Beef, of course, is at the heart of the McDonald’s brand. The company boasts five billion-dollar beef-related brands — Big Mac, Quarter Pounder, Quarter Pounder with cheese, Double Cheeseburger and Cheeseburger. Each generates more than $1 billion in annual sales. Suffice to say, McDonald’s beef choices are not small potatoes.
Beef also represents about 28 percent of the company’s carbon footprint — nearly as much as the operation of its 34,500 restaurants worldwide. Beyond the greenhouse gas emissions associated with raising cows and producing beef, other major environmental impacts include deforestation and land degradation for cattle grazing or feed; the contamination of water, air and other natural resources; and the energy and natural resources embedded in fertilizers, pesticides and herbicides for grain to feed cattle.
The company has been addressing some public concerns about beef for years. In the late 1980s, for example, it committed not to source beef from the Amazon biome. In 1997, McDonald’s began working with Dr. Temple Grandin, a well-known expert on animal behavior, to develop animal welfare standards for cows, chickens and hogs — as well as a supplier-audit program. Those standards have been adopted by competitors and the broader retail food industry.
The importance of beef as a sustainability issue for McDonald’s was driven home about a year and a half ago, when the company’s leadership team met with sustainability leaders from Unilever, Coca-Cola, Wal-Mart and other companies, along with leaders of activist groups such as WWF and Greenpeace.
As Gonzalez-Mendez recalled, McDonald’s CEO Donald Thompson asked the group, “If you were CEO of the company, what would you concentrate on?” In near unison, everybody responded, “Beef.” “We picked beef not because it’s easy, but because it’s important to our consumers, because it’s important to the our stakeholders,” said Gonzalez-Mendez.
Beef is also a growth platform for McDonald’s — one of four categories the company has targeted to increase revenue, along with poultry, breakfasts and beverages. To that end, the company recognizes that its future appetite for beef, as it is currently produced, is unsustainable in every sense of the word. For business reasons alone, it needed to lead the change.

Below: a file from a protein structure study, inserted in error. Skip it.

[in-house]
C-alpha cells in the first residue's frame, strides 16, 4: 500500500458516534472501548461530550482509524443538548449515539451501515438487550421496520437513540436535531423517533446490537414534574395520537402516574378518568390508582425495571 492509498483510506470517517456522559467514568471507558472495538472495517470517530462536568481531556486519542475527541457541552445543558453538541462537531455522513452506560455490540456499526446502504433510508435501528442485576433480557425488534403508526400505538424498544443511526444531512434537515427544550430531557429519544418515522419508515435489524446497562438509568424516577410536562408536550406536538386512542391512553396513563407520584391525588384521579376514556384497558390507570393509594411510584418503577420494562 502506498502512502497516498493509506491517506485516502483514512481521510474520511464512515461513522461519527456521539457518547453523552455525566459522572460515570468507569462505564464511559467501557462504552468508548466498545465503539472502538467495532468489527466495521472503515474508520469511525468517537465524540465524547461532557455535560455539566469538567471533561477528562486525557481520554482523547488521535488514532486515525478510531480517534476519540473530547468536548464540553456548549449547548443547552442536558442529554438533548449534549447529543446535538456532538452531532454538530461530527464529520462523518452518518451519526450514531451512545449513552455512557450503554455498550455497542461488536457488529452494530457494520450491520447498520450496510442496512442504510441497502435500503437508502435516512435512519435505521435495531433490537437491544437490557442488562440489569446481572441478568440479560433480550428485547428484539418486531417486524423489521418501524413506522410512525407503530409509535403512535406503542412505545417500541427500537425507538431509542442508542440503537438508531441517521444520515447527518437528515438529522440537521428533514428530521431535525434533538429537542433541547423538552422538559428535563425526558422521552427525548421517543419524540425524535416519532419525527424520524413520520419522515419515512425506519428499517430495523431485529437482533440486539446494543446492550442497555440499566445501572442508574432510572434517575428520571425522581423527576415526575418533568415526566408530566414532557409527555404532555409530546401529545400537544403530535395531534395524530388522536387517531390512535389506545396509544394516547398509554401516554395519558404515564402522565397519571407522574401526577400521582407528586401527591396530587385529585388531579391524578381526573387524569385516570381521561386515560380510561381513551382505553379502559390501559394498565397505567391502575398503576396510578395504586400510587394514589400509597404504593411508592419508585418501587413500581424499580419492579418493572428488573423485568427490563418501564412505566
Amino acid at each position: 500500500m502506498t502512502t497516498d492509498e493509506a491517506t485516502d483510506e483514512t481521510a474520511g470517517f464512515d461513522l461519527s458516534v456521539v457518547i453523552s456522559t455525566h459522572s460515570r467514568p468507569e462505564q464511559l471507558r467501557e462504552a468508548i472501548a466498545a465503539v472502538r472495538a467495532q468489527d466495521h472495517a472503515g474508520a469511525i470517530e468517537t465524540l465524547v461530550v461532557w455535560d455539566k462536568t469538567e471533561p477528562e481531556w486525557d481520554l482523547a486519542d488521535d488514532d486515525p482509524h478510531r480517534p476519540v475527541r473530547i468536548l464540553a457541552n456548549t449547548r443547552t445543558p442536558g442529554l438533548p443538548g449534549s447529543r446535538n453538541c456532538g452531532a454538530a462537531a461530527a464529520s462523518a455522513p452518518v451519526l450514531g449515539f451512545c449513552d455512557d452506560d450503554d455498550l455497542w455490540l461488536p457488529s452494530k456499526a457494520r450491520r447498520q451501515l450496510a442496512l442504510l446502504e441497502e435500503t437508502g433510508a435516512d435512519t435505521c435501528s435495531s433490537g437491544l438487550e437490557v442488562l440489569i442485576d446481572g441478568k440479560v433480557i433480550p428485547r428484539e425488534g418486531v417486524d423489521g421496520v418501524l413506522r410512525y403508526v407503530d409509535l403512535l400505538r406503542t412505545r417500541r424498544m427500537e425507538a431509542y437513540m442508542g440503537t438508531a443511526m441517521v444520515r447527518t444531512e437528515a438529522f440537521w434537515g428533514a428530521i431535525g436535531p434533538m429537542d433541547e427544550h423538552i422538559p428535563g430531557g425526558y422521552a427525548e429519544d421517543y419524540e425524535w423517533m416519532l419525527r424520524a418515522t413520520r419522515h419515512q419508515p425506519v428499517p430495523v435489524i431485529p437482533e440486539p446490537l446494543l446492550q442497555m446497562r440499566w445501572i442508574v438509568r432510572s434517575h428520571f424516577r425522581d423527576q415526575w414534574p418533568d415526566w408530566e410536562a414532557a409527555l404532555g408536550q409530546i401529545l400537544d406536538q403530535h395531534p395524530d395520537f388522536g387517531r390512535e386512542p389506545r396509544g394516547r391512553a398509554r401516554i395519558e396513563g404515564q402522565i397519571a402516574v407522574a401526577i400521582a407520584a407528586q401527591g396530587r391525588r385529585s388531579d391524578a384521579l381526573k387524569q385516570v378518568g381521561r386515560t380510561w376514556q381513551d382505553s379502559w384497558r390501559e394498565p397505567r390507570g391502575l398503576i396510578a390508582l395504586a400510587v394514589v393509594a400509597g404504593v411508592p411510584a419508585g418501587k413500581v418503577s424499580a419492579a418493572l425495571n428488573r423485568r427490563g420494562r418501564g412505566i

McDonald’s sustainable beef journey began nearly five years ago, when it engaged a team from WWF. The company has a long history of engaging nonprofits as partners and consultants, beginning in 1989, when Langert partnered with a ragtag bunch from Environmental Defense Fund to find solutions to solid waste, at the time a major reputational issue for McDonald’s. The company opened its doors to the EDF staffers, giving them access to confidential information and tours of its operations. Three EDF staff worked behind the counter at McDonald’s restaurants in New York City and outside Washington, D.C. The group produced a long list of waste-reduction opportunities that during the 1990s saved the company about 300 million pounds of packaging, with no additional investment. Over the years, Langert has engaged with a range of other activist groups, even taking a nine-day raft trip down the Amazon River with Greenpeace in 2007 to learn about Amazon deforestation resulting from growing soybeans, a key commodity for McDonald’s.
In early 2009, McDonald’s asked WWF to do a study of what its priorities should be to reduce supply-chain risk. “We gave them information about everything we buy, how much and where it comes from,” said Langert. “We gave them open access to all our experts.” WWF produced a report identifying the top priorities where McDonald’s could make the biggest difference.
WWF’s presentation, in March 2010, identified the environmental, social, economic and socio-political implications of four key commodities: beef; chicken; coffee; and oils, such as soy, palm and canola. WWF developed a Supply Risk Assessment, indicating the hotspots and likelihood of threats to the company. The effort validated what everyone already intuitively knew: Beef was at the top of the list.
“Beef production has an enormous impact on the ecology of our planet,” Suzanne Apple, vice president for business and industry at WWF, told me. “But people are going to eat beef, particularly as the population grows to 9 billion, developing countries become more developed and incomes rise. Our approach is that if we can create a plan for sustainable beef production, we are at least giving people a choice and reducing the impacts of how beef is produced. Will it be the be-all, end-all of solving all the environmental challenges? No. But without any criteria or sustainable beef principles, we’re cutting down the Amazon to raise beef. How do we manage that?”